I am a big fan of Donald Murray. I love his text Write to Learn. I have seen in my own life how much I learn about myself and about whatever topic I am investigating by writing about it. So today when I read Revisiting Theory 15 Years Later over at Between Classes, I was paying a lot of attention.
Kate is, or at least seems to be, a great teacher. I seldom have an argument with anything she posts. She is thoughtful and dedicated. So I was surprised to read her comments on some of Murray’s ideas. Especially this one:
No. 5 strikes me as charming but unrealistic. Since much of my teaching of writing is test format driven, I don’t encourage students “to attempt any form of writing which may help him discover and communicate what he has to say.” The concept attracts me, but my teaching reality has much more of a locked step curriculum, and we all work on mastery of academic essay structure rather than writing in variable forms. I can see how this is like teaching people how to cook one dish without educating them on flavors or the chemistry of heat and fats. The people can cook that one dish convincingly, but they may not have transferable cooking skills should they wish to vary the dish. I’ll chew on No. 5; I’m back here revisiting this theory for just this kind of idealism.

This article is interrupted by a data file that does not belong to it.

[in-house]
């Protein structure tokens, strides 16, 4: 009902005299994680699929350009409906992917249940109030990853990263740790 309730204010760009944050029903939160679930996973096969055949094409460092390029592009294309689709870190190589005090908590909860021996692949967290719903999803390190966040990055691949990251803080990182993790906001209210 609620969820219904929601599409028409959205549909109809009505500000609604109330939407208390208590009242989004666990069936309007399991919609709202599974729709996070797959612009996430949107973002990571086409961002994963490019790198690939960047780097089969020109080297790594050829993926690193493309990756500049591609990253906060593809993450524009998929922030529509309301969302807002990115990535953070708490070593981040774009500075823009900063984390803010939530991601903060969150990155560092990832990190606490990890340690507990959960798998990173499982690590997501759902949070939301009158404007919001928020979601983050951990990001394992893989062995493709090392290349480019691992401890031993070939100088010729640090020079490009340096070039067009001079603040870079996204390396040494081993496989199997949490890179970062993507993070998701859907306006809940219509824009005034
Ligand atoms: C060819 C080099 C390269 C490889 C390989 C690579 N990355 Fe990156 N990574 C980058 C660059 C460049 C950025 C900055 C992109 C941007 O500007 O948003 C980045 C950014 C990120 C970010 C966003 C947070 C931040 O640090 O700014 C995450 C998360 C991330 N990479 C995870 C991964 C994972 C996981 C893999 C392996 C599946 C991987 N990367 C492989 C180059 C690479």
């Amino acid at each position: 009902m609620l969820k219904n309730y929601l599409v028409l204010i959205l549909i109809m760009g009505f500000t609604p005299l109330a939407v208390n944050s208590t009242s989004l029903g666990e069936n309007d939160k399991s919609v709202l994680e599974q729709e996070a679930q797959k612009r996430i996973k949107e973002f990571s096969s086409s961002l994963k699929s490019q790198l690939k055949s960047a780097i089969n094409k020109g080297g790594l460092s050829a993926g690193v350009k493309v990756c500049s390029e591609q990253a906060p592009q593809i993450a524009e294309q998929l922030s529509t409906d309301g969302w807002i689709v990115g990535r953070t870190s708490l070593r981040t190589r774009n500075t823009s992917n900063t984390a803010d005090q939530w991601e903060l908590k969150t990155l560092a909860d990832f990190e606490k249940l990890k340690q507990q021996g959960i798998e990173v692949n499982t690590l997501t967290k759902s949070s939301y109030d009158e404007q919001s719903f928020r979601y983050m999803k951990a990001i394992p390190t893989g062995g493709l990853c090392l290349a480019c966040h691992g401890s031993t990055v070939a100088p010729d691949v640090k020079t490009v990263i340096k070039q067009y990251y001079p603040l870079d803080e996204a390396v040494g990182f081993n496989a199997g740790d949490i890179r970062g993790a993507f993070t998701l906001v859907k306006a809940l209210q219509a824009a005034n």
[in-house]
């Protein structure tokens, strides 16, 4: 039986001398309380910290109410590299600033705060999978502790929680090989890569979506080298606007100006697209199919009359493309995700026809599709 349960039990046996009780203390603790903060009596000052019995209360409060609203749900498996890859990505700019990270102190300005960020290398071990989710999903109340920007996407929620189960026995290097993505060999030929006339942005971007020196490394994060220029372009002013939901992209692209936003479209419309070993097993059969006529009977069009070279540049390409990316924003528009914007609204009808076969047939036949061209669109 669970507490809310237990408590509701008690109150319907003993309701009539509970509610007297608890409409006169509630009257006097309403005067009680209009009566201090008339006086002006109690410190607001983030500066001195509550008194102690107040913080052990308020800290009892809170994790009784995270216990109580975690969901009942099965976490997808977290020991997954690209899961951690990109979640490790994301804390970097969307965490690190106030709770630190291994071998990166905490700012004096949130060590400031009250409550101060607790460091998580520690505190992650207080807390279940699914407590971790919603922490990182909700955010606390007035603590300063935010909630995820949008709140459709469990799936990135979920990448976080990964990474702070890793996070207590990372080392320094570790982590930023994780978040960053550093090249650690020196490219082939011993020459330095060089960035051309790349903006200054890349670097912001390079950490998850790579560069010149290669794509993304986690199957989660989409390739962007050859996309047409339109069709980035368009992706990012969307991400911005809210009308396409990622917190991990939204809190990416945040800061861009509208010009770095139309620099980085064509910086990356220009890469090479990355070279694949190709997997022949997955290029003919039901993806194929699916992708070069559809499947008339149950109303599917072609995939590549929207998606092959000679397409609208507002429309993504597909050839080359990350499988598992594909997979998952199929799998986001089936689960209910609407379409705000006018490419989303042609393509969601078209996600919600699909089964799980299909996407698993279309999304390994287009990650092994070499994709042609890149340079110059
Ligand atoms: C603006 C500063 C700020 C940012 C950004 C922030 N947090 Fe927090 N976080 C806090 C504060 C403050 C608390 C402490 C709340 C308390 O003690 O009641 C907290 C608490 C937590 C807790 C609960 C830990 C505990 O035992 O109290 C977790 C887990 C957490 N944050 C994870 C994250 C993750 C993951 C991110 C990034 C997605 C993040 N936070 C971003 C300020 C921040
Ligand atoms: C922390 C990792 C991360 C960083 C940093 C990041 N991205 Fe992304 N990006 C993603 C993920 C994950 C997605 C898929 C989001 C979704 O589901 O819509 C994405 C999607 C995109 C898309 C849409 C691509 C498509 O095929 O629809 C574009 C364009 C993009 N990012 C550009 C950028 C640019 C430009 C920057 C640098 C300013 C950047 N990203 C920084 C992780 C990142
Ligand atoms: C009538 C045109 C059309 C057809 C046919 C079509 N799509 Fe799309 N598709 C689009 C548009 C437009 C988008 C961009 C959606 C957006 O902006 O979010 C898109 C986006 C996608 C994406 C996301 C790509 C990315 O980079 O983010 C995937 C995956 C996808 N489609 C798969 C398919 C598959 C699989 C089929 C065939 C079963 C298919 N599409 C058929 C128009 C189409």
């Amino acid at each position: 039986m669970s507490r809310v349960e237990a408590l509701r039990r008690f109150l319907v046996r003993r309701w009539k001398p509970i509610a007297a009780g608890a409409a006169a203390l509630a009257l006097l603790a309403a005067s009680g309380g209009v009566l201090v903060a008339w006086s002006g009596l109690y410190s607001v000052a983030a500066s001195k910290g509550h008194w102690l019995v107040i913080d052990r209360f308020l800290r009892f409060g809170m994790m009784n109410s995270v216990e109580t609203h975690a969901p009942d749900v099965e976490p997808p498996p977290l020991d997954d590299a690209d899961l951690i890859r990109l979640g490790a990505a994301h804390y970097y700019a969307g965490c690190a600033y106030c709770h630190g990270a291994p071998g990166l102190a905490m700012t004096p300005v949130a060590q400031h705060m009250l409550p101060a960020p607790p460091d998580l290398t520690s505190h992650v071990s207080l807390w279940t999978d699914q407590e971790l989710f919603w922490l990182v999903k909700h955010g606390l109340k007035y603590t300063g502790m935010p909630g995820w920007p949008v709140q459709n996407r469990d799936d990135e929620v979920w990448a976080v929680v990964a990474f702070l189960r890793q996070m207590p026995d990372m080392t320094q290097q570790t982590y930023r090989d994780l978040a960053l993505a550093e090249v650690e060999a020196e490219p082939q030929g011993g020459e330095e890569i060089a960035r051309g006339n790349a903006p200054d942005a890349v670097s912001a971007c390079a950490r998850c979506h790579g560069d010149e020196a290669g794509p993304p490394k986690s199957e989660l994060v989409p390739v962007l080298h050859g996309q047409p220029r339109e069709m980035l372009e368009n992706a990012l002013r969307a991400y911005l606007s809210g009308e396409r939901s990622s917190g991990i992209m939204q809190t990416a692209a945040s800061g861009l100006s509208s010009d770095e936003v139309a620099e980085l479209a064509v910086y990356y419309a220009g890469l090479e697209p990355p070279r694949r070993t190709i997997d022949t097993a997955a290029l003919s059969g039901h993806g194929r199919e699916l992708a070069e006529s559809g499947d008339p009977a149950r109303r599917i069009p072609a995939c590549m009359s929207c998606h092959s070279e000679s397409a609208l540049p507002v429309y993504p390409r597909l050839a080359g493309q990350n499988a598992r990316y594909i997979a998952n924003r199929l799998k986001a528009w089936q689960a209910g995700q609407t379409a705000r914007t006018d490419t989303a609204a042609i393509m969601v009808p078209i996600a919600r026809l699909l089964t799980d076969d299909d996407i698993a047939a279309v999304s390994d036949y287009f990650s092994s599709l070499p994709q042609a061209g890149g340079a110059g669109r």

My argument is not with the author but rather with an educational system that makes her feel that she cannot take time to have students write to discover what they have to say. It seems to me that we would be further ahead giving students the opportunity to discover what they know and can say before we expect them to actually say it and say it in a particular form.
This is something I have really been stressing with my students this year so far — writing about the topic before they sit down to write their papers. It takes time, but I know how successful this approach is for me, and I know it can be just as valuable for my students. Somehow I think we need to help teachers see that, even with a lockstep curriculum, this kind of writing for discovery is necessary. It might even be more important when you have a lockstep curriculum!